• Now at the show there they met a developer

  • which would end up completely

  • changing the future of the Xbox, it was Bungie.

  • And very quickly they purchased the studio for $30 million

  • and the Xbox had its killer app.

  • Now Bungie had been working on Halo since 1997

  • and it had a very, very long lifespan

  • to get to the point where it actually launched on the Xbox.

  • First of all it started out as a real time strategy game,

  • which then morphed into a third person shooter

  • and finally landed as a first person shooter,

  • which of course really kind of revolutionized the genre.

  • Now of course today Halo is synonymous with Xbox

  • but back in 1999, it was good old Steve Jobs at Macworld

  • who was showing off the brand new Bungie title Halo.

  • - This game is gonna ship early next year for Bungie

  • and this is the first time anybody has ever seen it,

  • its the first time they debut it,

  • and so I'm very happy to welcome on stage

  • Jason Jones, who is the co founder of Bungie

  • and the Halo Project lead, Halo's the name of the game,

  • and we're gonna see for the first time Halo.

  • - Halo was originally going to be a Mac title,

  • and in fact, it did actually ship on the Mac

  • but even though this version was a little bit rough,

  • you can still see a lot of similarities between this

  • and the final version was shipped on Xbox.

  • Bill Gates revealed the final Xbox design at CES in 2001

  • and he didn't do it alone,

  • he had a little bit of help from The Rock.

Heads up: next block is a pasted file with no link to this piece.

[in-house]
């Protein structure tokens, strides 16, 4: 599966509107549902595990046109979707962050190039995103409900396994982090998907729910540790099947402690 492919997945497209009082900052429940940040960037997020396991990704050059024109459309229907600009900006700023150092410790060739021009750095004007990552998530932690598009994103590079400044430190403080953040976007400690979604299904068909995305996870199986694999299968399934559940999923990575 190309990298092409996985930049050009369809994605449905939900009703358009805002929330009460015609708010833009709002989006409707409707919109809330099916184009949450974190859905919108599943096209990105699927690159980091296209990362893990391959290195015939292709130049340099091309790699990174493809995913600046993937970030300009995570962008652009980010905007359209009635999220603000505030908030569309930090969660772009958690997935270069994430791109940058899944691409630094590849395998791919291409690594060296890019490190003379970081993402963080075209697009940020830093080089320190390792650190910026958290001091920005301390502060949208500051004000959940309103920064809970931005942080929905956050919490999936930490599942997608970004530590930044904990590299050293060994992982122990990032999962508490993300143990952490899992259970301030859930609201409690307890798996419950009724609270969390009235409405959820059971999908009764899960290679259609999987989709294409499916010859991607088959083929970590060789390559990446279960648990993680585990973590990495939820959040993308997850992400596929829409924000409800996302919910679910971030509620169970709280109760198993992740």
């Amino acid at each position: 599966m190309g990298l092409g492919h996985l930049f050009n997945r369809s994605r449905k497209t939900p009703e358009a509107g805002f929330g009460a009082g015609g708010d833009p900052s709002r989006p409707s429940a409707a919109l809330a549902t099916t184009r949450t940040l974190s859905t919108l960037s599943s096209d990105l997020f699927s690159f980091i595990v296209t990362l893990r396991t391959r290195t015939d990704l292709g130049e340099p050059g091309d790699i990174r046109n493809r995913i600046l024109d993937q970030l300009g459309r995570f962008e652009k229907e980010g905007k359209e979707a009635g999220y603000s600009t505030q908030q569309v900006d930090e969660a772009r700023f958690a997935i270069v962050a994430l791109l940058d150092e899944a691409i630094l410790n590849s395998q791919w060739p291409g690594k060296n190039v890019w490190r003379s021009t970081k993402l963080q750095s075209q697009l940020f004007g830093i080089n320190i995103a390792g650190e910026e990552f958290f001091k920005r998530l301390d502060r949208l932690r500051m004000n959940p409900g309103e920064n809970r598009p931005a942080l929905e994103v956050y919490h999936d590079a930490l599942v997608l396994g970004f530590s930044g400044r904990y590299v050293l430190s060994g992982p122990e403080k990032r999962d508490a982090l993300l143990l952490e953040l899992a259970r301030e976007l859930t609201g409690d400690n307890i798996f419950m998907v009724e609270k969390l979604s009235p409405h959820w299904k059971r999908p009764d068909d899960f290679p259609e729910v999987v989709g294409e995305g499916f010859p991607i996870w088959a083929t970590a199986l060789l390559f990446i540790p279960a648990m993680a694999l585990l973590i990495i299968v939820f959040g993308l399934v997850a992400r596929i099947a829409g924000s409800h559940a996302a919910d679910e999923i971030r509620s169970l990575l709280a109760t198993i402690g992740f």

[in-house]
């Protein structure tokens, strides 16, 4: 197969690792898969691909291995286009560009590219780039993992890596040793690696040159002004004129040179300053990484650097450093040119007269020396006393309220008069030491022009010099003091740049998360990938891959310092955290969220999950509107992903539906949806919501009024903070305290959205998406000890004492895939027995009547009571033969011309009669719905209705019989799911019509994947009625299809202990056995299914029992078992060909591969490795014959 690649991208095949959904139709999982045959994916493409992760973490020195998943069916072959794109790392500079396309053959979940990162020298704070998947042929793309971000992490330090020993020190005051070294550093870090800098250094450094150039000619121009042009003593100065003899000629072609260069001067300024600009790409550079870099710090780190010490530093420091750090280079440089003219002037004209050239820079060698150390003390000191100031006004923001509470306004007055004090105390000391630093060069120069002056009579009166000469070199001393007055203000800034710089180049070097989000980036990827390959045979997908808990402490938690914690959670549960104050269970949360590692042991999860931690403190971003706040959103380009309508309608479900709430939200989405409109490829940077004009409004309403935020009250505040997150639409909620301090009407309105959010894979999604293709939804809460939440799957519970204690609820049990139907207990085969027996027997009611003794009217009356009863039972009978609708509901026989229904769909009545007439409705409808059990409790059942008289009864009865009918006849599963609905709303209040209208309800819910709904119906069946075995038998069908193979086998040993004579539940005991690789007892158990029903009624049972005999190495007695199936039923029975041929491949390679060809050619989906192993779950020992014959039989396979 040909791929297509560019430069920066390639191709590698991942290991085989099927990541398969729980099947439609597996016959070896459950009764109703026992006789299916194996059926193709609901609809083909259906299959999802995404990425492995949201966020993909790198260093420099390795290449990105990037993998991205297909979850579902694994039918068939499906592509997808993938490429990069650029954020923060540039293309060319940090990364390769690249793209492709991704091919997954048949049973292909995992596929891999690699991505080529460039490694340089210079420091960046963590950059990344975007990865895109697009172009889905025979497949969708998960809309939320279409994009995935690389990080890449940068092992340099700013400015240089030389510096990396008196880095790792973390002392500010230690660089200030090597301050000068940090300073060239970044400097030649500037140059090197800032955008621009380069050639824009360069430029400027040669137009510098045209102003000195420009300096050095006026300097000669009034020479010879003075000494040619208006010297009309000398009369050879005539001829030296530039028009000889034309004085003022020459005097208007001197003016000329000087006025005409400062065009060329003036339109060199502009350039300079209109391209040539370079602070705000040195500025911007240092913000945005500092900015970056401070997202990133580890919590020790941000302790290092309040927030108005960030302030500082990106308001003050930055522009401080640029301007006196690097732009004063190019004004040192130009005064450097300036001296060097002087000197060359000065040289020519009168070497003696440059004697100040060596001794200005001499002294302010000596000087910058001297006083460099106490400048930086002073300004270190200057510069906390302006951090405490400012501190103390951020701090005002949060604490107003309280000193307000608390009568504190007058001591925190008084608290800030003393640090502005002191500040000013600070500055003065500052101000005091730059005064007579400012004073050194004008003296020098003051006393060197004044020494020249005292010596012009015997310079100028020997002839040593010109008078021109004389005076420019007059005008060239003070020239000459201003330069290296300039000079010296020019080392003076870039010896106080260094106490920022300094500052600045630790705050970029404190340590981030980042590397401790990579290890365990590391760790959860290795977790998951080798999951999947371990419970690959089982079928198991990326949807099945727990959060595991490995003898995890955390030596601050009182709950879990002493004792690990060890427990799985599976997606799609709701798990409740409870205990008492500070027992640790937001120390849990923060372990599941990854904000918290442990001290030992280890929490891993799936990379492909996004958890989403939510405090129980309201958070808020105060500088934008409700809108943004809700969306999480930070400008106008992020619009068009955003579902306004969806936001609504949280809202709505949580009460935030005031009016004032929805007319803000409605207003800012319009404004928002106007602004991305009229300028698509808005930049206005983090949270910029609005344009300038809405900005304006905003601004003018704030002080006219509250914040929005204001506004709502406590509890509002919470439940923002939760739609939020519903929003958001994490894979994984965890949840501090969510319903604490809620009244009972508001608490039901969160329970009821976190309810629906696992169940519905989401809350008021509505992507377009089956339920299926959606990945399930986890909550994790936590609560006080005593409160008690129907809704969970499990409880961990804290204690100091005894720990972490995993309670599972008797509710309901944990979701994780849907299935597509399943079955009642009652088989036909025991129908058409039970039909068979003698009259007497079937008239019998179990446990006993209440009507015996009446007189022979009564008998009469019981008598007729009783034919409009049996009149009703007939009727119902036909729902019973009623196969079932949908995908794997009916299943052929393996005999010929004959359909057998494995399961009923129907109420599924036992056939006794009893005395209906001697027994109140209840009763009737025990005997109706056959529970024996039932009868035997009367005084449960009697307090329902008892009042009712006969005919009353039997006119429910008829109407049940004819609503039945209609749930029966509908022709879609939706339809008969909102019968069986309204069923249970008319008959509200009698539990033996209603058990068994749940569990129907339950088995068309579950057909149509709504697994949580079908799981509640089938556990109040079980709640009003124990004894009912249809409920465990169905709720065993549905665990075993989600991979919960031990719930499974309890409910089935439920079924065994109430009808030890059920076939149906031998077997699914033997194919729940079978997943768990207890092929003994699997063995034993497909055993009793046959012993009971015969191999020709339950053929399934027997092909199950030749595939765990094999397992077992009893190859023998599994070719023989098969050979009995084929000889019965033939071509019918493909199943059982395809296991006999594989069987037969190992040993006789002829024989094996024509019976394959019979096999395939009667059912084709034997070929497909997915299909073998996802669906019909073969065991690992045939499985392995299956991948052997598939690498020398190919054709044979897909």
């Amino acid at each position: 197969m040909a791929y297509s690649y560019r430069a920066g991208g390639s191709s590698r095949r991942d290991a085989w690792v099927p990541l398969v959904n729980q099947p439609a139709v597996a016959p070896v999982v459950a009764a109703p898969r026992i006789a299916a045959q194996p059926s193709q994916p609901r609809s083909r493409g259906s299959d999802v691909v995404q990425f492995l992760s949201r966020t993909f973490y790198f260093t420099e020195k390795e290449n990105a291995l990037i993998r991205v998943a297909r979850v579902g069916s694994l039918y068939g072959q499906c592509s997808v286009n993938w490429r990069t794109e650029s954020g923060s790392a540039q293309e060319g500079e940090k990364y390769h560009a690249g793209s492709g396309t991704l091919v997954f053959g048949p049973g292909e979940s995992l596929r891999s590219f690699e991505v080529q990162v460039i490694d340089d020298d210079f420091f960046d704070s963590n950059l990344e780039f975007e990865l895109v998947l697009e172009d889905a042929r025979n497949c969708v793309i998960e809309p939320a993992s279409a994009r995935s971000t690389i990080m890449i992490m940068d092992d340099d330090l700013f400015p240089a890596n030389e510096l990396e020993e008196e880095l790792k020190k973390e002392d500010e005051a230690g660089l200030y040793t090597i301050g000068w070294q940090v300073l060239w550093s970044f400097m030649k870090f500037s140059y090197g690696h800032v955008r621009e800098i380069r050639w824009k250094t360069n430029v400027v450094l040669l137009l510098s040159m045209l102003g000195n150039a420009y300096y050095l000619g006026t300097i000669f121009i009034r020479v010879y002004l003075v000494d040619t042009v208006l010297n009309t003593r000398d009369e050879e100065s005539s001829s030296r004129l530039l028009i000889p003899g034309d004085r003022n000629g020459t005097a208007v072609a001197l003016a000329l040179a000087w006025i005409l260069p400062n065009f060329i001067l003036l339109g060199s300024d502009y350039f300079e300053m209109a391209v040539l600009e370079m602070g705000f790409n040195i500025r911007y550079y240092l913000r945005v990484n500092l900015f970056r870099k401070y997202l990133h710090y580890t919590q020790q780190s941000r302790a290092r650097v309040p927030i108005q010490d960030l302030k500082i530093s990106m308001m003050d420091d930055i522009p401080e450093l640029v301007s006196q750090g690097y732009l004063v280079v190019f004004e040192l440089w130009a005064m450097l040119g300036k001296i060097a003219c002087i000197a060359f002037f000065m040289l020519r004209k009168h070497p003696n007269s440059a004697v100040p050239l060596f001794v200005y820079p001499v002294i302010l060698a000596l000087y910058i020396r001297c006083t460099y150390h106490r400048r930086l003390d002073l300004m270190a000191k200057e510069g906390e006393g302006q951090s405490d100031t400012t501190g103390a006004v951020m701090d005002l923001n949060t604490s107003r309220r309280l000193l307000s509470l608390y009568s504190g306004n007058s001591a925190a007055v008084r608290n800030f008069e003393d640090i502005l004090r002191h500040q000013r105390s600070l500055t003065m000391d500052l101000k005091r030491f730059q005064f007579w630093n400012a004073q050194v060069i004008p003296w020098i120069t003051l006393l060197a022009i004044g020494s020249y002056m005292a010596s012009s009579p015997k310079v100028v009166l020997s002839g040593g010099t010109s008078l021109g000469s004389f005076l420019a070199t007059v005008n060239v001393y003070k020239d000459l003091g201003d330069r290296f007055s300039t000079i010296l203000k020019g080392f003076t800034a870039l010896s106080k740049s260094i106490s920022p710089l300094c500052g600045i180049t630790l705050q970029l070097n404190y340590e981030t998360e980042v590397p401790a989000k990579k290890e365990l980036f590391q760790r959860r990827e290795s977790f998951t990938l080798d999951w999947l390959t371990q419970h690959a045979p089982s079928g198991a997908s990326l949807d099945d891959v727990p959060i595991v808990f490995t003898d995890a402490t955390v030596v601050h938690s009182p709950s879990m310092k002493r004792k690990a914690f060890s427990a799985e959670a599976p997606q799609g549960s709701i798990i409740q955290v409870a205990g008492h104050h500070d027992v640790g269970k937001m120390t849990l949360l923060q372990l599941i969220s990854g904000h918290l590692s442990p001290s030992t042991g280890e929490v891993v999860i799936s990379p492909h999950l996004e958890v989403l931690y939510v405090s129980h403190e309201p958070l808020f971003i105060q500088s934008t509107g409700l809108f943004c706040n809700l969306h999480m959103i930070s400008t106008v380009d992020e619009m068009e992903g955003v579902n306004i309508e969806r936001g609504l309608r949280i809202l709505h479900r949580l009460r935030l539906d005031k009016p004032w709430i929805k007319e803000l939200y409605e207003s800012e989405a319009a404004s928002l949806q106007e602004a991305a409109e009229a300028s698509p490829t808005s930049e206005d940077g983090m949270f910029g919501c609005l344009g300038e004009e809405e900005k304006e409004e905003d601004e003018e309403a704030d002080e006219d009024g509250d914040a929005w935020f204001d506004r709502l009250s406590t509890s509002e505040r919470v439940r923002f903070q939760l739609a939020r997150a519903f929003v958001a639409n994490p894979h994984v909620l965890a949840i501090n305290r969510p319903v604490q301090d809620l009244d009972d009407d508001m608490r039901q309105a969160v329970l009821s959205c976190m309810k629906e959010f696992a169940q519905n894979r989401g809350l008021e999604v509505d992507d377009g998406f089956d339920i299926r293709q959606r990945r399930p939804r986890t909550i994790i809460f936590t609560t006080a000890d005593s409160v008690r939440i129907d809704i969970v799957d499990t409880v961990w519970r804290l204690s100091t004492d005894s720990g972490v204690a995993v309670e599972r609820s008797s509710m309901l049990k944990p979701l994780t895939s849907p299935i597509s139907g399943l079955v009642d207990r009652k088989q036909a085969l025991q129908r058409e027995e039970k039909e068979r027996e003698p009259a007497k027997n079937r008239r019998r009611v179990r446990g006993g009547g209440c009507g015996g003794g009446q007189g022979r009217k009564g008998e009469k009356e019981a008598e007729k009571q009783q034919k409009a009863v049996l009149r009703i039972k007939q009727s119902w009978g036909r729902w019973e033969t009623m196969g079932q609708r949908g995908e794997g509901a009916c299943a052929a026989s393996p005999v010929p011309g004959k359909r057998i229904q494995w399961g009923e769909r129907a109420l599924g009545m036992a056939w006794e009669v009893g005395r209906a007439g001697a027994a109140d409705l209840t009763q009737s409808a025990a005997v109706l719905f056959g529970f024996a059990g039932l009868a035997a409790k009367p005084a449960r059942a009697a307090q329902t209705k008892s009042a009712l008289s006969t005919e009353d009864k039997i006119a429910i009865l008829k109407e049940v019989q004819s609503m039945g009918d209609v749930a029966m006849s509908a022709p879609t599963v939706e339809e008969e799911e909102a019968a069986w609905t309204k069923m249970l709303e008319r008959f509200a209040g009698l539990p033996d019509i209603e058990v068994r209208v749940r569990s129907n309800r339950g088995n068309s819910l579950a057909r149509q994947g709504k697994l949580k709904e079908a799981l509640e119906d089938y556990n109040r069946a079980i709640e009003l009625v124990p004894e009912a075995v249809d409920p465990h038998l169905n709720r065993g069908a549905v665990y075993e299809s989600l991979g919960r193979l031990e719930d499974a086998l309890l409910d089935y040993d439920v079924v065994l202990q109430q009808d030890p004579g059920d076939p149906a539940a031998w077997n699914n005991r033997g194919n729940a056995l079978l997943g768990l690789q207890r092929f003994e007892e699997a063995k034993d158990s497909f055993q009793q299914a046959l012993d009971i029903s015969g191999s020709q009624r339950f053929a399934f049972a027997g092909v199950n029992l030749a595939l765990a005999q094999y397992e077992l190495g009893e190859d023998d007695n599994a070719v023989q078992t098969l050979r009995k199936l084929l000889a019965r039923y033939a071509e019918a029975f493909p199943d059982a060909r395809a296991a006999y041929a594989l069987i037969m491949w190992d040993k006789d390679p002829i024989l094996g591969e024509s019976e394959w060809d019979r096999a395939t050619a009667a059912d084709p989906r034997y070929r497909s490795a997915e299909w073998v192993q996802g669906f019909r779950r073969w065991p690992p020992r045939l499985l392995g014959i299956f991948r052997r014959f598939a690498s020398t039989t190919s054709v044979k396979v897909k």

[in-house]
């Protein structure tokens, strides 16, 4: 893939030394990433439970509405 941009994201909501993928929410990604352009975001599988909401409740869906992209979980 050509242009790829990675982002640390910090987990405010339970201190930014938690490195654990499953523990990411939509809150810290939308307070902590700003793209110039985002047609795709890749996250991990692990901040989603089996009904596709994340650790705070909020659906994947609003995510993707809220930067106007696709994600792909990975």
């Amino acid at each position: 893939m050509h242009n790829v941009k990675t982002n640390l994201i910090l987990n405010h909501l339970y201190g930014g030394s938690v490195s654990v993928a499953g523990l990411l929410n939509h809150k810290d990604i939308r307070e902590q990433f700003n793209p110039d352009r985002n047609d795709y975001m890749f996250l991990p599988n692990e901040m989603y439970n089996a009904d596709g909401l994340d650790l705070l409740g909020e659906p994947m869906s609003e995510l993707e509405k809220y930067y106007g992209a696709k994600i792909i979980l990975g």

• And no, not like The Rock as we know him today,

  • I'm talking The Rock in full character,

  • because 2001 was a really weird time.

  • - Good morning, and Bill Gates,

  • you have some pretty cool catch phrases as well.

  • What are some of your favorite?

  • - My favorite is probably writing

  • hardcore C to create slick type code.

  • (audience laughing)

  • - The Xbox officially went on sale

  • at midnight on November 15 2001 here in the United States

  • and it followed up in early 2002 in other parts of the world

  • such as Europe as well as Asia.

  • And it didn't exactly will catch on

  • anywhere else around the world.

  • By the end of its lifecycle,

  • the Xbox had only sold a mere 450,000 units in Japan

  • and only about 2 million in the entire Asia Pacific region.

  • That was a massive failure,

  • although it did perform a little bit better in Europe

  • where they sold a grand total of around 6 million Xboxes.

  • Halo really is the reason that they sold the Xbox at all.

  • In the first few months of being on sale,

  • they sold over 1 million copies of Halo,

  • which is a lot especially by 2001 standards.

  • - You know, the team had a big vision

  • and had a lot of crazy ideas,

  • and it was just fun to like kind of figure out

  • how do we pull that all off and then content.

  • I remember when we first showed Halo

  • for the first time at E3, original Halo Combat Evolved,

  • people were kind of like, I'm not sure,

  • I mean, first person shooters

  • really hadn't existed with a controller

  • and mapping the keyboard and mouse controllers

  • to a controller was a new thing,

  • people took a little while to get used to it,

  • but then as soon as we launched,

  • it was clear that we had something special

  • and but not only did Halo take off

  • but then we launched Xbox Live the next holiday,

  • it really took off from there.

  • (intense music)

  • - Less than a year after release,

  • Microsoft did give the Xbox a price cut

  • going from $300 down to 200.

  • Now this meant that they could

  • better compete with the GameCube

  • as well as hopefully with the PlayStation 2

  • but it did mean that Microsoft

  • was selling the console at loss,

  • and at the end of the day, no console of this generation

  • could even come close to the kind of sales numbers

  • of the PlayStation 2 set down.

  • Inside, the Xbox was very clearly

  • the most powerful console of this generation

  • and that is almost entirely due to the fact